Designing, Processing and Properties of Advanced Engineering Materials

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Authors: Kyeong Ho Baik, Jun Ho Jang, S.Y. Hwang
Abstract: Nanostructured WC-Co coatings have been manufactured by high velocity oxyfuel (HVOF) spraying using commercially available nanocomposite powders. The effect of feedstock powder characteristics on coating microstructure has been investigated. A significant loss of carbon occurred during HVOF spraying, which was much greater for a porous, irregular powder than for a dense, spherical powder. The decarburization promoted the formation of several additional phases in the coating, including W2C, W and CoxWxC. The microstructural differences in each coating arose from the different extent of feedstock powder melting because of initial powder morphology.
Authors: Shi Woo Lee, Tae Ho Shin, Kee Sung Lee, In Sub Han, Doo Won Seo, Kee Seog Hong, Sang Kuk Woo
Abstract: Surface modification effects have been investigated for perovskite-type mixed ionic-electronic conductors. As the mixed conducting oxides show both ionic and electronic conductivity, these can be applied as oxygen permeable membranes. We have coated surfaces of the perovskite-type mixed conductors, LaSrCoFeO3 and LaSrGaFeO3, with LaSrCoO3 and investigated the effects on oxygen permeability. Enhanced oxygen permeability was achieved when the LaSrGaFeO3 membrane was surface-modified with LaSrCoO3. However, there was no effect on oxygen permeability of LaSrCoFeO3 even when the surface of which was modified. The morphological factors related with electrochemical reactions have also been discussed
Authors: Kenji Murakami, Nobuhiro Fujita, S. Adachi, Hideo Nakajima, H. Miyake
Abstract: Copper, iron and a nickel-chromium alloy were thermal sprayed onto a mild steel substrate in air and the structures of the sprayed particles that were collected during flying and those of the coatings are examined. The coatings consist of metal layers and metal oxide layers, and the minor phase layers become disintegrated and granulated on annealing. This morphology change is caused by the balance of the boundary energies.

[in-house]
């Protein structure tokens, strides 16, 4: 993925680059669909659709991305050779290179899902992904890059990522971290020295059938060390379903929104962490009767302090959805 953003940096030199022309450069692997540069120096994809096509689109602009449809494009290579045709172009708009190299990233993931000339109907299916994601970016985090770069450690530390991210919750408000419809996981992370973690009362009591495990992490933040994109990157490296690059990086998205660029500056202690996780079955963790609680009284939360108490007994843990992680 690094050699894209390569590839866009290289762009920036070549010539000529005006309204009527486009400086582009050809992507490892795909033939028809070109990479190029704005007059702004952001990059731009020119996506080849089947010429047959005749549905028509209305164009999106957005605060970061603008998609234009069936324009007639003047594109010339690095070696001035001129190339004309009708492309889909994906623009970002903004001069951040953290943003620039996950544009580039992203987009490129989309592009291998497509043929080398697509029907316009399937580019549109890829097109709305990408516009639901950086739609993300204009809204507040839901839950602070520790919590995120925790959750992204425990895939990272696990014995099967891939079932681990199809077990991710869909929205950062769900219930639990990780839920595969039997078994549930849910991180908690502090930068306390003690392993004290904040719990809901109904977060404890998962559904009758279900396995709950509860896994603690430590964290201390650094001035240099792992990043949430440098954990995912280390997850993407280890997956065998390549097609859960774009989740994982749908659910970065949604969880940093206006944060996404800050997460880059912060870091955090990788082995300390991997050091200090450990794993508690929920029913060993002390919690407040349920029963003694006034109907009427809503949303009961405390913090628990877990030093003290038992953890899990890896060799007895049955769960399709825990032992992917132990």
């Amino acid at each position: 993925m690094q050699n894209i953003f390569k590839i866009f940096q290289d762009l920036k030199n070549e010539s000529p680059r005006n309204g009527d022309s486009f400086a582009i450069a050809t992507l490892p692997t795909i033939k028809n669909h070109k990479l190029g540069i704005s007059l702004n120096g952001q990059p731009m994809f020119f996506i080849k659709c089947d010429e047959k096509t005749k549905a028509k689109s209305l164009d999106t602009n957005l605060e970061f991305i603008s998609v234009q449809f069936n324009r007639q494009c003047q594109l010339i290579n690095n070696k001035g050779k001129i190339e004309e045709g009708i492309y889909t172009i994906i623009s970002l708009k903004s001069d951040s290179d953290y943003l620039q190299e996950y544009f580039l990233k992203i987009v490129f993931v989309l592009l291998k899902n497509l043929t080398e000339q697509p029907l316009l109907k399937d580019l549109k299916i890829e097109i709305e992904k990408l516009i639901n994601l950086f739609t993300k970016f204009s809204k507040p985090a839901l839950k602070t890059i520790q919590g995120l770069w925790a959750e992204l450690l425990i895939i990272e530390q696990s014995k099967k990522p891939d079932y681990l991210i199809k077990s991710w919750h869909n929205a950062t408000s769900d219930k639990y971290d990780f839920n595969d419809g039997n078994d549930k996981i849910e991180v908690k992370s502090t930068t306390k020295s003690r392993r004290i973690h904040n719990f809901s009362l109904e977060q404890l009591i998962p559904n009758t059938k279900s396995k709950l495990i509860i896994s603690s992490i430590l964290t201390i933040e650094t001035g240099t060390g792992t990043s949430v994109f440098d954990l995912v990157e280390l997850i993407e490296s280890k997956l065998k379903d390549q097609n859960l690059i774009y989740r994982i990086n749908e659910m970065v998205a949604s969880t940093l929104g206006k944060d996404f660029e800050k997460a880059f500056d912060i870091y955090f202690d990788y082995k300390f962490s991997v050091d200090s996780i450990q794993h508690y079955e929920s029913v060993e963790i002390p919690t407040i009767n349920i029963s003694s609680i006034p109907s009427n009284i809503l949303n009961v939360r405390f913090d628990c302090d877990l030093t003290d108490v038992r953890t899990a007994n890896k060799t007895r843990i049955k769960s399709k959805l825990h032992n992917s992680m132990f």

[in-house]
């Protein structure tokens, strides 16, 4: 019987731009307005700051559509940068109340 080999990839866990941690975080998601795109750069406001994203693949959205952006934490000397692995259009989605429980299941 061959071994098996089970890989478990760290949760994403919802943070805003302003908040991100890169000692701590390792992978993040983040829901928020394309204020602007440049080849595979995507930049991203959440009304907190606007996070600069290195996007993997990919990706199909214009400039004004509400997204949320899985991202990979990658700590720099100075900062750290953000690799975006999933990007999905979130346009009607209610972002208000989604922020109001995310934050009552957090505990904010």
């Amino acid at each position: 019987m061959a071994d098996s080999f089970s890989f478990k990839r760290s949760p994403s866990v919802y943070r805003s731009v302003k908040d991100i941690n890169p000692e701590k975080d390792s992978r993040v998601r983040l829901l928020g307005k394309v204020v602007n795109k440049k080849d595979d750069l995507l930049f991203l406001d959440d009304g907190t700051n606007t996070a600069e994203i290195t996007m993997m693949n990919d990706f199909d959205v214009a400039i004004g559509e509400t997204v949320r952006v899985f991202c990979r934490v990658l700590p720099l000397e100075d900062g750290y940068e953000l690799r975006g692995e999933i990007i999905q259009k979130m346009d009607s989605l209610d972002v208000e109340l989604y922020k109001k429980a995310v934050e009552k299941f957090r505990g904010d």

Authors: Kazuhiko Sakaki
Abstract: In Cold Spray method, a coating is formed by exposing a substrate to high velocity solid-phase particles, which have been accelerated by supersonic gas flow at a temperature much lower than the melting or softening temperature of the feedstock. Therefore, the nozzle geometry is important with regard to the cold spray method. This Cold Spray process is an exciting new spray technology that has the potential to overcome limitations of more traditional thermal spray processes for some important commercial applications. With this emerging technology, it is possible for the first time to rapidly deposit thin or very thick layers (mm to cm+) of a wide range of metals, and even some composite materials, without melting or vaporization, at or near room temperature, in an ambient air environment. Some potential areas of interest include:  corrosion protection,  wear reduction, highly conductive coatings (electrical or thermal), metal/glass or metal/ceramic joints (with less residual stress), ceramic/metal or graded metal/metal composites,  thick deposits (mm to several cm range), reclamation of worn or mis-machined parts, metallization of glass or ceramics. The applications of Cold Spray can be examined in the field of an automobile and a rocket engine.